By April 1960 The latter aircraft was used to resume operations to Asmara in December 1960 . Aimed at replacing the DC-3s and the Doves in domestic and regional routes,:91 the airline acquired three Fokker F27s in October that year; these were delivered in early 1962, with the first of them being deployed on domestic routes, making Sudan Airways the first African airline in operating the type. Also in 1962, two Comet 4Cs were bought in May, intended as a replacement of the Viscount service; Sudan Airways had considered the acquisition of two jets for deployment on the ″Blue Nile″ route since the frequency on the service was increased to twice weekly in 1961. The airline took delivery of the first Comet in November 1962 , and the second aircraft of the type was delivered a month later. Comets commenced flying the ″Blue Nile″ service in January 1963 ; that year, the frequency was again increased to operate three times a week. The ″Blue Nile″ service first served Frankfurt in May 1963 . Also in 1963, a fourth Friendship was ordered. In 1967, the company became a corporation run on a commercial basis;:770 also, three Twin Otters were ordered as a replacement for the DC-3s. The first of these aircraft joined the fleet in 1968;:770 the second aircraft of the type delivered to the company was the 100th produced by de Havilland Canada., the fleet included seven DC-3s, four Doves, and a Viscount 831.
By March 1970Aden, Addis Ababa, Asmara, Athens, Beirut, Cairo, Entebbe, Fort Lamy, Jeddah, London, Nairobi and Rome. At this time, the fleet was composed of two Comet 4Cs, three DC-3s, four F-27s and three Twin Otters. The last passenger DC-3 left the fleet in 1971. In 1972, the Comets were put on sale and were replaced by two Boeing 707s leased from British Midland. Sudan Airways ordered two Boeing 707-320Cs in 1973, for delivery in June and July 1974 . Pending delivery of two Boeing 737-200Cs ordered a year earlier, the two Boeing 707-320Cs were part of the fleet by March 1975 , along with five F-27s, three Twin Otters, and a single DC-3., the route network totalled 20,715 kilometres (12,872 mi), with international destinations including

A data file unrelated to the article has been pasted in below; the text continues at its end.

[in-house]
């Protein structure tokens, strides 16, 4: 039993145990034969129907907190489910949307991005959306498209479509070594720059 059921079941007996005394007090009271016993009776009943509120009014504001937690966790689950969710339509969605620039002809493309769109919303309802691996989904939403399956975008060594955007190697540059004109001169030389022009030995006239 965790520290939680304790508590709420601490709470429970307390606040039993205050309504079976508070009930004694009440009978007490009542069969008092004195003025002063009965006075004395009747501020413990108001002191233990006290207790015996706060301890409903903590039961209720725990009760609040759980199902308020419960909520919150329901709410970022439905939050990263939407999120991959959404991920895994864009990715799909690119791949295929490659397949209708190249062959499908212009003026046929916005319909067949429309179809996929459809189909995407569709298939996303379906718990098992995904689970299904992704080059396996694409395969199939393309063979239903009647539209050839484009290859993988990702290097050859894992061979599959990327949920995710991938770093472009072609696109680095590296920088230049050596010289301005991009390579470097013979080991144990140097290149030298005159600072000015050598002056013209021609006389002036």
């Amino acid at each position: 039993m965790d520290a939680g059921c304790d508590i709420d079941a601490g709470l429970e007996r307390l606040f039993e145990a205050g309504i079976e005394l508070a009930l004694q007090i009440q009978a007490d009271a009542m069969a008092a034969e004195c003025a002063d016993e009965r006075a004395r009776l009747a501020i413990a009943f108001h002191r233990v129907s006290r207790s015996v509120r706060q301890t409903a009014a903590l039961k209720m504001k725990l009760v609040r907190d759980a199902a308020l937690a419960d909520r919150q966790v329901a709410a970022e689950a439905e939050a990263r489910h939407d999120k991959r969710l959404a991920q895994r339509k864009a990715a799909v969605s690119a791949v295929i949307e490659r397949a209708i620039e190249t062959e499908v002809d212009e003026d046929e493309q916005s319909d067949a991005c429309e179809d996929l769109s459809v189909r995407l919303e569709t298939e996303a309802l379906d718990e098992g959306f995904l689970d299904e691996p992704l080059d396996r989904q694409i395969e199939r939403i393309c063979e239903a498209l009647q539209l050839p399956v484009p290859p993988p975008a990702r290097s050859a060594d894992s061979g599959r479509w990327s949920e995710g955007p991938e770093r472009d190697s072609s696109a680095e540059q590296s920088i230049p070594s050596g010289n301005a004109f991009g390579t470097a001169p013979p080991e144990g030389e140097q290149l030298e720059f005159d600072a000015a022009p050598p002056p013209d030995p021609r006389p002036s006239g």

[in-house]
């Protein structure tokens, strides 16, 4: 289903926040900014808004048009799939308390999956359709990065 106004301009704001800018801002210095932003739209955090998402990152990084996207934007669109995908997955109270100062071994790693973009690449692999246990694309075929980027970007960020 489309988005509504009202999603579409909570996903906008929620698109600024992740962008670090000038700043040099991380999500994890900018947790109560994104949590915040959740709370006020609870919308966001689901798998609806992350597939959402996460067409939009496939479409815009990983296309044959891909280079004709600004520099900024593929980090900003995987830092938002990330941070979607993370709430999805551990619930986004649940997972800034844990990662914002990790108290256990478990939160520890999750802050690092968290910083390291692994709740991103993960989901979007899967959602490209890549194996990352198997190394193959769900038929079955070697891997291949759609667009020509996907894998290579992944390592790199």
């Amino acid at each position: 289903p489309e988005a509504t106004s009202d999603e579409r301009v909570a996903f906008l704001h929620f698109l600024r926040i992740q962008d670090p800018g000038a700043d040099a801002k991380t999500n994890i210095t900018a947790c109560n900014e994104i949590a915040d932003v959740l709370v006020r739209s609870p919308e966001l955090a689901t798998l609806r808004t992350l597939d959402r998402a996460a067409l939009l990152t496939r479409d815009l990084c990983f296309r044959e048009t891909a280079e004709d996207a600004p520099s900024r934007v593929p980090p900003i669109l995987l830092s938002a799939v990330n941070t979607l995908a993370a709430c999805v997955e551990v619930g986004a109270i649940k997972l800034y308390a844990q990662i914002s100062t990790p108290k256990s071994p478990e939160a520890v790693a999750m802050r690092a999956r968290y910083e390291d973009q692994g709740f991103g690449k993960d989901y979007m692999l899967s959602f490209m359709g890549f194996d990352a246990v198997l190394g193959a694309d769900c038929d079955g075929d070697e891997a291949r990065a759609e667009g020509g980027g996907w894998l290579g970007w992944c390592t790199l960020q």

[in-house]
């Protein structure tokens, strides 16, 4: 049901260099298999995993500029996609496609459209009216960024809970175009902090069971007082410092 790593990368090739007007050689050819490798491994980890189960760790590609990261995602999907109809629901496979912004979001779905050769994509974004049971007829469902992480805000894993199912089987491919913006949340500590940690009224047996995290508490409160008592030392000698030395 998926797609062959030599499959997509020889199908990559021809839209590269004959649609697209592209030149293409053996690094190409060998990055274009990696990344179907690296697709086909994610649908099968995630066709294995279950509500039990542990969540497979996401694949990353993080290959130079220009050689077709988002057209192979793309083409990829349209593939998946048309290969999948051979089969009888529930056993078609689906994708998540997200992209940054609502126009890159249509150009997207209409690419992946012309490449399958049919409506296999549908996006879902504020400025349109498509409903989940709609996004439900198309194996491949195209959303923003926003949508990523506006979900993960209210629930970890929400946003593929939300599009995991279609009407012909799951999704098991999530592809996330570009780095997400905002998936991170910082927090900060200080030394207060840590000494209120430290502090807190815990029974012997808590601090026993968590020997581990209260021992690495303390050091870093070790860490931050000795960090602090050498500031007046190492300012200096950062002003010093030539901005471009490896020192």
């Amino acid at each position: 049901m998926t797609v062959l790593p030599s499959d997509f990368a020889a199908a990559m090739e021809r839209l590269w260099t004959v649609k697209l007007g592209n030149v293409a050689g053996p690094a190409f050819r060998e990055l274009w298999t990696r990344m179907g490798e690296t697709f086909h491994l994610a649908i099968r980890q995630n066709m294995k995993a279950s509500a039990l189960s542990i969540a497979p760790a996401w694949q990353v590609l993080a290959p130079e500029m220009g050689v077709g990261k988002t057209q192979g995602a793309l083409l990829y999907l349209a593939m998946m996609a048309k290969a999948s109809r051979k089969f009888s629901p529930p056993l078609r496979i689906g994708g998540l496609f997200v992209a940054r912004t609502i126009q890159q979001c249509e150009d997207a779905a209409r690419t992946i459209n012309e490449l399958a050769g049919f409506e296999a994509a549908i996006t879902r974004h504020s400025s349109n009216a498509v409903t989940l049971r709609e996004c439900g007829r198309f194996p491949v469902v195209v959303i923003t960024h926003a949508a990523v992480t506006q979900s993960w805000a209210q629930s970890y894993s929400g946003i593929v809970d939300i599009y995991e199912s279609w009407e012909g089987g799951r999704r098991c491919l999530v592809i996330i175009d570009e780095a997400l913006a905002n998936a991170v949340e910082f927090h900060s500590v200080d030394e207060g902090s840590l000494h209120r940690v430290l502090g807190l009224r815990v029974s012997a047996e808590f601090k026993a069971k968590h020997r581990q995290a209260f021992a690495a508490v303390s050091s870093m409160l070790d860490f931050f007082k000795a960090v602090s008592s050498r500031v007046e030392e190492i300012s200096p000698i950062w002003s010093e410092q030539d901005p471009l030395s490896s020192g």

The company had 2,362 employees at April 2000Airbus A300-600, one Airbus A300-600R, three Boeing 707-320Cs, one Boeing 727-200, one Boeing 737-200C and one Fokker F27-600. By this time, the airline provided scheduled services to Abu Dhabi, Addis Ababa, Al Ain, Amman, Bangui, Cairo, Damascus, Doha, Dongola, Dubai, El Fasher, El Obeid, Eldebba, Geneina, Istanbul, Jeddah, Juba, Kano, Lagos, London, Malakal, Merowe, Muscat, Ndjamena, Niamey, Nyala, Paris, Port Sudan, Riyadh, Sanaa, Sharjah, Tripoli, Wadi Haifa and Wau. In 2007, the Sudanese government privatised the airline, maintaining only a 30% stake of the national carrier. The Kuwaiti private group that owned 49% of the shares since then sold its stake back to the state in 2011., with an aircraft park that included one